The Style Evolution of Donna Tartt

Donna Tartt, a subject of my new podcast, "Once Upon a Time… at Bennington College," attended Bennington from the fall of 1982 to the spring of 1986. (Sweating in the spotlight alongside her, shielding their eyes from the glare, are Bret Easton Ellis and Jonathan Lethem, also novelists, also class of '86.) It was at Bennington that she first lived a version of and then began a draft of the book that's defined the undergraduate experience for several generations of readers: The Secret History, a modern classic and our country's Brideshead Revisited.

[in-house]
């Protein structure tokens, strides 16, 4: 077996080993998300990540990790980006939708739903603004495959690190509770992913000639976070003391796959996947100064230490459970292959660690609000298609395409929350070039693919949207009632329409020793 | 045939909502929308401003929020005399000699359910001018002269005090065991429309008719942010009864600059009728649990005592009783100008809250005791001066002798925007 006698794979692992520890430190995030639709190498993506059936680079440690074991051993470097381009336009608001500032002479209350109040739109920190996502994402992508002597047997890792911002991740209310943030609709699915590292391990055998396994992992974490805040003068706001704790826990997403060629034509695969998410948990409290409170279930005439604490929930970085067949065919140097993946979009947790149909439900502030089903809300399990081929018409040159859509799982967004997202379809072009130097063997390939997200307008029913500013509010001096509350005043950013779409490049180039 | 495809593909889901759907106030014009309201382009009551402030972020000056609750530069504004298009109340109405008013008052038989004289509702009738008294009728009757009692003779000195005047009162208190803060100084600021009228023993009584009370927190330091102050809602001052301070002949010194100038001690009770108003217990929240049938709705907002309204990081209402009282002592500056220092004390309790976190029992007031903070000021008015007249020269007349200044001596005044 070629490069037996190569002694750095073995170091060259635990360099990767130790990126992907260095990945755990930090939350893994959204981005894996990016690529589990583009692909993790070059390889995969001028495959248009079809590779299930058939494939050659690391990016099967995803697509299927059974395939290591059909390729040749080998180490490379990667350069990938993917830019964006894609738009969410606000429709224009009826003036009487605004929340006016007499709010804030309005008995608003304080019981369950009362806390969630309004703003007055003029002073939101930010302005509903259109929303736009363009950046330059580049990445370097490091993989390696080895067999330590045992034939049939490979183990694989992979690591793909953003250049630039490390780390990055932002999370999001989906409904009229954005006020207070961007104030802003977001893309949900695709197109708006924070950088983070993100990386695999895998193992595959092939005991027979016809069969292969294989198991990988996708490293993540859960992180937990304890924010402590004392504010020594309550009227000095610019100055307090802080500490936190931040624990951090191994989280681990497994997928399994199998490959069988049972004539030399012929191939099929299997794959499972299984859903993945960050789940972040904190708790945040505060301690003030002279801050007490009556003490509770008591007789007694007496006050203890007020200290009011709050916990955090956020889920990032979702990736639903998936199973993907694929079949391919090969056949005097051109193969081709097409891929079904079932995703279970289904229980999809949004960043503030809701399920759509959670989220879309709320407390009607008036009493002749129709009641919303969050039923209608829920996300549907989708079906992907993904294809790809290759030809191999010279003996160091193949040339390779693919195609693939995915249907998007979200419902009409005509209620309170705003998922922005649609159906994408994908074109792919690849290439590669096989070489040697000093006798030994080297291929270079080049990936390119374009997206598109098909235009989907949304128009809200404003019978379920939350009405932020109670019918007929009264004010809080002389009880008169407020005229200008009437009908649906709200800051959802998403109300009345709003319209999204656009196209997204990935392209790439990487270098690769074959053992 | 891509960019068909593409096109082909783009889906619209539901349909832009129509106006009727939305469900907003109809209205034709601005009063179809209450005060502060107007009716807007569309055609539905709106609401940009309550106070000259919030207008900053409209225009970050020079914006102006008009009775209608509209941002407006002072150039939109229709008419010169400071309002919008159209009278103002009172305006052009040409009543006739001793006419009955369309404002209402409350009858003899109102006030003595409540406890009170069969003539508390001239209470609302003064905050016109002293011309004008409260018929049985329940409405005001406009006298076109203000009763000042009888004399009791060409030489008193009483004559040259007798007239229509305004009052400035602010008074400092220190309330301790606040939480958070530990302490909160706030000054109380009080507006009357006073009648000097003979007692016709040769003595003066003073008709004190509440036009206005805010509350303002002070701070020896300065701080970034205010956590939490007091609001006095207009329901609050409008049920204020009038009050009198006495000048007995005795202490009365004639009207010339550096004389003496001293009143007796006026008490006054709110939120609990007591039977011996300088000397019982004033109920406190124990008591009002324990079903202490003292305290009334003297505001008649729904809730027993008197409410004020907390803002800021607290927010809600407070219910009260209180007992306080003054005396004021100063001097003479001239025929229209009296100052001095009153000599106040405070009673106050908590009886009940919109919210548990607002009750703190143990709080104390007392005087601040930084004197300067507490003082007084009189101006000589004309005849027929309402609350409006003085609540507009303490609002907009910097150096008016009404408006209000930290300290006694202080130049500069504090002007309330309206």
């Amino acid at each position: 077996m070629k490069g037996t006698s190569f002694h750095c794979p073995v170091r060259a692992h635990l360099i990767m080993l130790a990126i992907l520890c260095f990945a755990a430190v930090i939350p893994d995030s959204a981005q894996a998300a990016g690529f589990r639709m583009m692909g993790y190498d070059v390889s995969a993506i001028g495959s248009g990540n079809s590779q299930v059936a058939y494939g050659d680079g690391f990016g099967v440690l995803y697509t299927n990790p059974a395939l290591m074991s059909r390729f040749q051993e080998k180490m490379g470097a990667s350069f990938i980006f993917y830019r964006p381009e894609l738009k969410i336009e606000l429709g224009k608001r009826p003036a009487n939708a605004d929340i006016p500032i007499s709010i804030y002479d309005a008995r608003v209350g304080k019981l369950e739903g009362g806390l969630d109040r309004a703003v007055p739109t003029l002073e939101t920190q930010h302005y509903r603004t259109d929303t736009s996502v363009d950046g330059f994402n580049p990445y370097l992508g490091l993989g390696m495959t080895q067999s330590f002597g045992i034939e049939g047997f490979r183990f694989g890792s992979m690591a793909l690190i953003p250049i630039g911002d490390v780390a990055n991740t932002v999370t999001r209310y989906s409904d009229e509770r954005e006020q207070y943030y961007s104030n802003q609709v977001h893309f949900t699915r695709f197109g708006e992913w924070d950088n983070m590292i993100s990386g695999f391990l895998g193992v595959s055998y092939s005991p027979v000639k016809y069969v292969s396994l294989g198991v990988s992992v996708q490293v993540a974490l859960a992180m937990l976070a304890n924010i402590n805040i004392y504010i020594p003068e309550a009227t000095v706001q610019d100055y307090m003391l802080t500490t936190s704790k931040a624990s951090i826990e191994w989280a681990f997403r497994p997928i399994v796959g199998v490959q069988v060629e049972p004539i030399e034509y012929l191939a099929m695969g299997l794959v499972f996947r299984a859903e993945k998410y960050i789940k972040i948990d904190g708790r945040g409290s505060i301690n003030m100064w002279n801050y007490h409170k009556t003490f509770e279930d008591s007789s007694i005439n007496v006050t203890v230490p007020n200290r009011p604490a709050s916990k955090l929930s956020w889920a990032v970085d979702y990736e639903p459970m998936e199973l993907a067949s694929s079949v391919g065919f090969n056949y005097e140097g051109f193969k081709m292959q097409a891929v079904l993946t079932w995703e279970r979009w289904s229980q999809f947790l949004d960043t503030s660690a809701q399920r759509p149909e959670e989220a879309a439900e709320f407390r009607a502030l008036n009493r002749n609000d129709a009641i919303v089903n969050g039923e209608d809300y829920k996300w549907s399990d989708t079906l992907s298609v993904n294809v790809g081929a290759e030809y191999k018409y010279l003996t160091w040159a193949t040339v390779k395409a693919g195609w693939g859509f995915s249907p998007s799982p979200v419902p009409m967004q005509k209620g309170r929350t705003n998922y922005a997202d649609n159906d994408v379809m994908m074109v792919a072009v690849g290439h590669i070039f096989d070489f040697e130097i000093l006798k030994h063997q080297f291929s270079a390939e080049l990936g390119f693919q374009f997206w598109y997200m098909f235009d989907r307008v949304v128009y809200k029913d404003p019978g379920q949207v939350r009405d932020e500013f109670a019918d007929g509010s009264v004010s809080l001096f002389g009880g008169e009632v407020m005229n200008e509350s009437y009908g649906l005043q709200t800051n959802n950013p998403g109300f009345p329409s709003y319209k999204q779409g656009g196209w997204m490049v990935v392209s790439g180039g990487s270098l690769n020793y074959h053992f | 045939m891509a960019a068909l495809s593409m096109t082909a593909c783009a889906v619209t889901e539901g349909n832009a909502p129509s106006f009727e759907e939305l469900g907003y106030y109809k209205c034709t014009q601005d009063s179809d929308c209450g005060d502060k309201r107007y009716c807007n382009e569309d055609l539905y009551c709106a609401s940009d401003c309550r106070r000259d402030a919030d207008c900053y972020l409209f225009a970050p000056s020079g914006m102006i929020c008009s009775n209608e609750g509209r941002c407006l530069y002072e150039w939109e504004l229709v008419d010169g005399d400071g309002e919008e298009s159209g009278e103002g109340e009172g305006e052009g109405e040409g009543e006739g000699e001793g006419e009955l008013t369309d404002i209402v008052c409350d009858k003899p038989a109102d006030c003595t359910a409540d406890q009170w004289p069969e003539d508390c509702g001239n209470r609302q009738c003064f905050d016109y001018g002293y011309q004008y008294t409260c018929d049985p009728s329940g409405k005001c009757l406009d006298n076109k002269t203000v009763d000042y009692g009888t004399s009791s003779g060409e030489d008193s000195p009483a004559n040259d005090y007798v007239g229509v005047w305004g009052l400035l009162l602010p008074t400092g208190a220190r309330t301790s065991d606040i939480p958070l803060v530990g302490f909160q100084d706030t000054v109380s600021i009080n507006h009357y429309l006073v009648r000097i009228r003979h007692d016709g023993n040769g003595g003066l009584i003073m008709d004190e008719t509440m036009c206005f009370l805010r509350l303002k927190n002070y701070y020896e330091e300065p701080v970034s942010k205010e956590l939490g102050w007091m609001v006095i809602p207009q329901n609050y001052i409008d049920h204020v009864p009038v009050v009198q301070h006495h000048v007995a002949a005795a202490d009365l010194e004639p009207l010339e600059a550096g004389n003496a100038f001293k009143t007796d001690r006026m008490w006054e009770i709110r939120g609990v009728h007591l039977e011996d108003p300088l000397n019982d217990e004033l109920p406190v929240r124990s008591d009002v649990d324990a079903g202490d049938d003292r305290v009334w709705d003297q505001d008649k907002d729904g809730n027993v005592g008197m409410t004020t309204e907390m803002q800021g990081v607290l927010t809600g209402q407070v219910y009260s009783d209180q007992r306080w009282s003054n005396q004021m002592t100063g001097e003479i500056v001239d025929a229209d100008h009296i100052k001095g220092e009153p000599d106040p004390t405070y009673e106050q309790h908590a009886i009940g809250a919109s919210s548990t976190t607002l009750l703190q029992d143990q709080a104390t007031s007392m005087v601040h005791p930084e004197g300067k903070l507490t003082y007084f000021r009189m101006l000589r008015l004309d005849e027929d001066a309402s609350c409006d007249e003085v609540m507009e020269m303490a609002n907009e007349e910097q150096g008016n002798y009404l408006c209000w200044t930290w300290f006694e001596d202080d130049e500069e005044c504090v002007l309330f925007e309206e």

The Secret History, however, was not Tartt's sole literary creation during her Bennington years, or even necessarily her most impressive. There's also her literary self-creation, i.e., her persona, every bit as deliberate, every bit as theatrical, every bit as polished, every bit as ingenious as her fiction. In fact, Brideshead Revisited, written by Evelyn Waugh, an acknowledged influence on Tartt, about privileged (male) youths being passed at Oxford University just after World War I, was perhaps the model there, too. With her sleek bob, vivid ties and cravats, nattily tailored men's suits that emphasize the narrowness of her hips, the flatness of her chest, Tartt seems to have designed herself according to the specifications of a character in Waugh's novel: Sebastian Flyte but without the British accent; a Bright Young Thing only with dark hair.